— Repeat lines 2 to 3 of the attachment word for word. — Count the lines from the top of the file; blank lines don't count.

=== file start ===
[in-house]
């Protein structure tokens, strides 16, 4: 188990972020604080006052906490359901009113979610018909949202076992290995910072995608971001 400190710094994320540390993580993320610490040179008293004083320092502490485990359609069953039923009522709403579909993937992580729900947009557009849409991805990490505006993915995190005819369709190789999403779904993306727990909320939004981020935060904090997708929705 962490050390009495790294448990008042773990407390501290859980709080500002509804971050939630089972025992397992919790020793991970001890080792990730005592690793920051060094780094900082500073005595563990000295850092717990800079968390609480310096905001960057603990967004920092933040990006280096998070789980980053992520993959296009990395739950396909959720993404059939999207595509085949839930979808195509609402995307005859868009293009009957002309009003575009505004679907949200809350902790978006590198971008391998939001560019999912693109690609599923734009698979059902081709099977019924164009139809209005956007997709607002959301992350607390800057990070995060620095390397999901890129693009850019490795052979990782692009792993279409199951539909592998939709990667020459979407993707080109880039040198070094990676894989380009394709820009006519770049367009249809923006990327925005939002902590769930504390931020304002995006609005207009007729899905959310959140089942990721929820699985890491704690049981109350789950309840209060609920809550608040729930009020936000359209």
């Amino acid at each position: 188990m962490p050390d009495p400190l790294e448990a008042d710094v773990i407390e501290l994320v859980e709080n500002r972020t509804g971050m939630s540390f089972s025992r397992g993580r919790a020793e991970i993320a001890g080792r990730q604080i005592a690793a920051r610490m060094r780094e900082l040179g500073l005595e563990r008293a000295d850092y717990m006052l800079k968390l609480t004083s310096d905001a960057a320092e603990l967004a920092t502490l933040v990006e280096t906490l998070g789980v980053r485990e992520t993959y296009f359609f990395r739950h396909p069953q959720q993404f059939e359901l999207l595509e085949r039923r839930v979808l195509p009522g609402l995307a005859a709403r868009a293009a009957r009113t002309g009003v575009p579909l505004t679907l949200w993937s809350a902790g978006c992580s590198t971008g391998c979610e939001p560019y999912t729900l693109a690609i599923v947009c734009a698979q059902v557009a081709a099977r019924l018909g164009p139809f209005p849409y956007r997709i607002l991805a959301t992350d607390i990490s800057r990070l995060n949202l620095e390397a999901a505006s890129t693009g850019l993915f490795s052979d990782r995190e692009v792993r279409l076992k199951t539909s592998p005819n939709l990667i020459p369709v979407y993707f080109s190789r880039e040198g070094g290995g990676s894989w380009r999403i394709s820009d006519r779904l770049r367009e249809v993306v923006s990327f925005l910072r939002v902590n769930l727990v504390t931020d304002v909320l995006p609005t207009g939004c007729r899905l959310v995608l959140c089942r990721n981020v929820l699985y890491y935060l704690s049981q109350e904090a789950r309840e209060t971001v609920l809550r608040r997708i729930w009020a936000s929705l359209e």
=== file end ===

């Protein structure tokens, strides 16, 4: 188990972020604080006052906490359901009113979610018909949202076992290995910072995608971001 400190710094994320540390993580993320610490040179008293004083320092502490485990359609069953039923009522709403579909993937992580729900947009557009849409991805990490505006993915995190005819369709190789999403779904993306727990909320939004981020935060904090997708929705 962490050390009495790294448990008042773990407390501290859980709080500002509804971050939630089972025992397992919790020793991970001890080792990730005592690793920051060094780094900082500073005595563990000295850092717990800079968390609480310096905001960057603990967004920092933040990006280096998070789980980053992520993959296009990395739950396909959720993404059939999207595509085949839930979808195509609402995307005859868009293009009957002309009003575009505004679907949200809350902790978006590198971008391998939001560019999912693109690609599923734009698979059902081709099977019924164009139809209005956007997709607002959301992350607390800057990070995060620095390397999901890129693009850019490795052979990782692009792993279409199951539909592998939709990667020459979407993707080109880039040198070094990676894989380009394709820009006519770049367009249809923006990327925005939002902590769930504390931020304002995006609005207009007729899905959310959140089942990721929820699985890491704690049981109350789950309840209060609920809550608040729930009020936000359209």
């Amino acid at each position: 188990m962490p050390d009495p400190l790294e448990a008042d710094v773990i407390e501290l994320v859980e709080n500002r972020t509804g971050m939630s540390f089972s025992r397992g993580r919790a020793e991970i993320a001890g080792r990730q604080i005592a690793a920051r610490m060094r780094e900082l040179g500073l005595e563990r008293a000295d850092y717990m006052l800079k968390l609480t004083s310096d905001a960057a320092e603990l967004a920092t502490l933040v990006e280096t906490l998070g789980v980053r485990e992520t993959y296009f359609f990395r739950h396909p069953q959720q993404f059939e359901l999207l595509e085949r039923r839930v979808l195509p009522g609402l995307a005859a709403r868009a293009a009957r009113t002309g009003v575009p579909l505004t679907l949200w993937s809350a902790g978006c992580s590198t971008g391998c979610e939001p560019y999912t729900l693109a690609i599923v947009c734009a698979q059902v557009a081709a099977r019924l018909g164009p139809f209005p849409y956007r997709i607002l991805a959301t992350d607390i990490s800057r990070l995060n949202l620095e390397a999901a505006s890129t693009g850019l993915f490795s052979d990782r995190e692009v792993r279409l076992k199951t539909s592998p005819n939709l990667i020459p369709v979407y993707f080109s190789r880039e040198g070094g290995g990676s894989w380009r999403i394709s820009d006519r779904l770049r367009e249809v993306v923006s990327f925005l910072r939002v902590n769930l727990v504390t931020d304002v909320l995006p609005t207009g939004c007729r899905l959310v995608l959140c089942r990721n981020v929820l699985y890491y935060l704690s049981q109350e904090a789950r309840e209060t971001v609920l809550r608040r997708i729930w009020a936000s929705l359209e």